Wednesday, April 25, 2007

Google Themes: Not Dynamic.

Google got a nice bit of buzz when they released their new Google home page themes, and I was an early joiner. But despite the widespread praise they received for the user-friendly act of having dynamically-updating themes, the theme I have applied is completely out of sync with the information it is supposed to be in sync with. In other words, it is not dynamic at all.

Click on the image above, my Google personalized home page, and note two things: the time of day as represented by the image "theme" (sunset) and the time according to my date and time clock widget, which is accurate. It is almost TEN O'CLOCK AT NIGHT. I have provided Google with my zip code, which will remain nameless but which is in the Central Standard Time zone.

Not true - at least not from where I sit. The sun set about two hours ago. It is very dark outside. What gives, Google?

The simplicity of the claim and tool pretty much rule out user error. But maybe it's just screwed up for my zip code, or for my time zone. That seems hard to accept - this is the company behind Google Maps, after all - surely they can corrolate my sunrise and sunset to my zip code using the their own mapping data and the METAR data every weather website accesses from the National Oceanic and Atmospheric Administration. But what's the alternative?

That Google themes are not dynamic at all.

I mentioned a ways up that the sun set about two hours ago. There is a place where it is, metaphorically speaking, two hours ago: the west coast of the United States. Pacific Standard Time. Very far away from my time zone, but very convenient to Google HQ and and the backbone of the Internet. Is it possible - is it even possible... that everyone who has been praising Google Themes and verified their functionality, everyone who actually adopted and lovingly watched their local sunset or sunrise from their Google home page, lives on the West Coast?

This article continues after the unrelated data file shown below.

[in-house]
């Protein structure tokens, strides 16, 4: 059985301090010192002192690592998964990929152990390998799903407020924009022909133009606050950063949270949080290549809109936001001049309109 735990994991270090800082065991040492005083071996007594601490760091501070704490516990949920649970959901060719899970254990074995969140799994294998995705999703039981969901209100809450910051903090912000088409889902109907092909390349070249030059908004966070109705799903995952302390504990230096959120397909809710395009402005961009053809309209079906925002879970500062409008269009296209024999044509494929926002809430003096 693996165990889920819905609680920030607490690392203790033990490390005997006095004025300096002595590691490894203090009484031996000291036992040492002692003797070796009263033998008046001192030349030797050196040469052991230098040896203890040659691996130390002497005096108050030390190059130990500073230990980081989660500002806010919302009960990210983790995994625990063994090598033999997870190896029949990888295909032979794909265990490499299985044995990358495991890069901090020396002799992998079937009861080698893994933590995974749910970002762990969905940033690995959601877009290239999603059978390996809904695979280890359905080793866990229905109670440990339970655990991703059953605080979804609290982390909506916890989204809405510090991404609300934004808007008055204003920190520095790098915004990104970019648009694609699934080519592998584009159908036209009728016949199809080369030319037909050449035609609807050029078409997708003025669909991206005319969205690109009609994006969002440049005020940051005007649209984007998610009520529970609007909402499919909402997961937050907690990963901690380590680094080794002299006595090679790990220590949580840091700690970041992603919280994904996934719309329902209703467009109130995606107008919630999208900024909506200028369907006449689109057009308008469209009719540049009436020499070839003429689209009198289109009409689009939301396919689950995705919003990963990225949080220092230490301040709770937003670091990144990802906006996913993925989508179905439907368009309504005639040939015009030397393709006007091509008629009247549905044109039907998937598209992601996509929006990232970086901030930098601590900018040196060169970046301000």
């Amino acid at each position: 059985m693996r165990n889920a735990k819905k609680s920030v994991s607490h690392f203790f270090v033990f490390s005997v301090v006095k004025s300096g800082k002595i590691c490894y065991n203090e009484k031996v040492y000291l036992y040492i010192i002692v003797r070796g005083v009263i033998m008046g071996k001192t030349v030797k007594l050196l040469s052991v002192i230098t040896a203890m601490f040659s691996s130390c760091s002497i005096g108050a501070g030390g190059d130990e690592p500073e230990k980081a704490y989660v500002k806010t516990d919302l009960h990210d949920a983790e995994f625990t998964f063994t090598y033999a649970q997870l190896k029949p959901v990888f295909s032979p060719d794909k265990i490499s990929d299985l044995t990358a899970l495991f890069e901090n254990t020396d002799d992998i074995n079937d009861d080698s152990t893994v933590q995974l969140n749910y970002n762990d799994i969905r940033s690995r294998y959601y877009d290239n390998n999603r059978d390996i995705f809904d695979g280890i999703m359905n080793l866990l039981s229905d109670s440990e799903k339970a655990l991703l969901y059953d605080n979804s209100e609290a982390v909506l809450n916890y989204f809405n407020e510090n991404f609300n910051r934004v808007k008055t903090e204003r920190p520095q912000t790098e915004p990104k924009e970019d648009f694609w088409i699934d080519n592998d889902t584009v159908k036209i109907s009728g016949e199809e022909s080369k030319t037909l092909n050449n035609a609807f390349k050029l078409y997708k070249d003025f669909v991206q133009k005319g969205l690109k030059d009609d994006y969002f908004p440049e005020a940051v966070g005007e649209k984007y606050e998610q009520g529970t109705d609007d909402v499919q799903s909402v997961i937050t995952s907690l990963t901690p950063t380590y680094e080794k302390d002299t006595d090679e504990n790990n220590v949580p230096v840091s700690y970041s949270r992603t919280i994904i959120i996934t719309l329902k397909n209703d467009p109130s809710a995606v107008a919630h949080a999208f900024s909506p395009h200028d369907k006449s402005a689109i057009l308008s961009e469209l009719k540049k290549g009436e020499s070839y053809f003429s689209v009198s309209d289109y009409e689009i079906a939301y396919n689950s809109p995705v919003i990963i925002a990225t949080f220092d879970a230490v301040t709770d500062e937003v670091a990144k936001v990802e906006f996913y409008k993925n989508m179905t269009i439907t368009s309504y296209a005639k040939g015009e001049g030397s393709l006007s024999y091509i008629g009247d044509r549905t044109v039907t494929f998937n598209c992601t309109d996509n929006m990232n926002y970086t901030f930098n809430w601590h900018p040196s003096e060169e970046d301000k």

I changed my location to "New York, New York." It is now a little past ten o'clock p.m. here in Texas; in New York, for those of you who don't have your pencils handy, that means it's after 11 p.m. The Theme, which "will dynamically change" to "match" my "local sunrise and sunset times," now shows the sun ALMOST having set. Dusk. At 11:15 p.m., it is now OFFICIALLY nighttime in New York City. After 11 p.m., folks.

Let's all take our Google-goggles off for a moment and admit to each other that this is a poor standard of performance. identifies today's sunset in NYC as 7:44 p.m. - three and a half hours after it occurred on the Google home page which "matches" New York City's conditions. Insert your own analogy regarding three and a half hour delays here, and then fire them, miss the wedding, or lose the girl.

Why hasn't anyone written about how poorly Google Themes interact dynamically with the simple data they claim to track?


angusf said...

They didn't work for me here in Australia either.

Jeremiah McNichols said...

I read somewhere (in comments to another post, not from any official Google source) that the themes "did not work" outside of the U.S. This was after several people from multiple locations outside of the U.S. had been discussing why Google Themes might not be working for them.

If the service really is tied to zip codes, I could see this as a possible hangup. But mapping the sunrise and sunset are truly about latitude and longitude - it's math. Postal codes are really just an extra step in the conversion. So if Google has programmed the ability to do this within the U.S., they should really be able to do it worldwide without any additional difficulty, which makes me wonder if this is really not an issue of inside/outside U.S. borders, but a more general bug.

Kristin said...

I find that I end up hitting refresh on my Cityscapes theme in order for the sun to be in the right position, here in Seattle. When I first open it up, it's usually night or late afternoon, and then I hit refresh, which takes it to what should be the proper place.

I just figured it would get fixed eventually...